Volvo Car Group plans to sell a model able to pilot itself down the highway by 2021, joining BMW AG in a promise of self-driving technology within five years.
Volvo will start testing vehicles with advanced self-driving features next year in Sweden’s Gothenburg, London and China, eventually putting about 100 test cars on the road in each country with ordinary customers as drivers. The project is a stepping-stone toward systems able to take over without human intervention.
Unlike BMW, which announced its 2021 target together with Intel Corp. and Mobileye NV, Volvo is still looking for collaborators. The Swedish carmaker needs expertise in software and cloud services and is looking into “various partnerships right now,” Chief Executive Officer Hakan Samuelsson said.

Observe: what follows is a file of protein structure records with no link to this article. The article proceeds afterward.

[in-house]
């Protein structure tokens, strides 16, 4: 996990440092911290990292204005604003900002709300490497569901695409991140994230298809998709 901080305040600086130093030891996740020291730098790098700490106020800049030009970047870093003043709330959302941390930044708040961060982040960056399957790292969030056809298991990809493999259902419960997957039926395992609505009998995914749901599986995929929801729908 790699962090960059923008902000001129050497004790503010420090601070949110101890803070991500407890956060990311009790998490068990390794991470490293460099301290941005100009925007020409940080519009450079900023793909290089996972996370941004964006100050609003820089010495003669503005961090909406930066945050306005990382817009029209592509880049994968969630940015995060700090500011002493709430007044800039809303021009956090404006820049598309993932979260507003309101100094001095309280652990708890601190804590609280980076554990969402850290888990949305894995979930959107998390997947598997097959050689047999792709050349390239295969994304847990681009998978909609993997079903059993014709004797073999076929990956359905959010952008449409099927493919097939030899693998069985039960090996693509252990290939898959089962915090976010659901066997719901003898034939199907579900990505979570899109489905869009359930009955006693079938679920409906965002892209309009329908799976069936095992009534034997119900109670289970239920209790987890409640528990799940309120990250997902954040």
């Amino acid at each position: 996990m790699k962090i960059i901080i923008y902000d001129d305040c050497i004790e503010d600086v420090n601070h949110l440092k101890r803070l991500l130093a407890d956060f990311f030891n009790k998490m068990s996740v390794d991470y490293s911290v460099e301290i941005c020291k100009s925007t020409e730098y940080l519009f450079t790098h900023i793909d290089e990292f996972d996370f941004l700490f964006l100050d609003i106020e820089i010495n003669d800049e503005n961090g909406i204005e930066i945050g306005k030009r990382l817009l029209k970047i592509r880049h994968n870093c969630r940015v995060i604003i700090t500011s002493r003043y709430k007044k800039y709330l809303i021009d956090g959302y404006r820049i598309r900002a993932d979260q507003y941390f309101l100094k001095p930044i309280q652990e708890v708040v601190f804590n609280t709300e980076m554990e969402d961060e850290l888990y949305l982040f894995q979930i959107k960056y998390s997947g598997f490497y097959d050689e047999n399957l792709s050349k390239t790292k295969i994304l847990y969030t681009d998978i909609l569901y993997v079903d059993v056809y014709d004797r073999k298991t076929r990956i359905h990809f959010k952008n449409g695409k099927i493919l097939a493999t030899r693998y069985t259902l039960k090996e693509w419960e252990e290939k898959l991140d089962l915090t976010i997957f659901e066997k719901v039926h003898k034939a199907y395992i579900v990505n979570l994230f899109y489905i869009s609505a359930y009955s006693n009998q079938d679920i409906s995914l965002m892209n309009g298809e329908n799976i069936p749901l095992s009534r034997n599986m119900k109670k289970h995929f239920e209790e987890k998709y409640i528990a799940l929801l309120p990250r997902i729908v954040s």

“It’s our ambition to have a car that can drive fully autonomously on the highway by 2021,” Samuelsson said in an interview. “This technology is something as a carmaker you cannot develop by yourself.”
Putting hands-free driving on highways within five years will also require laws and regulations to keep up with technological advances, Samuelsson said.
Volvo, which markets its cars based on a reputation for safety, has pushed driver-assistance systems as a way to reduce crashes. Technology that allows people to remove their hands from the wheel for a short time has come under increased scrutiny after the disclosure last month of the first fatal crash involving Tesla Motors Inc.’s Autopilot.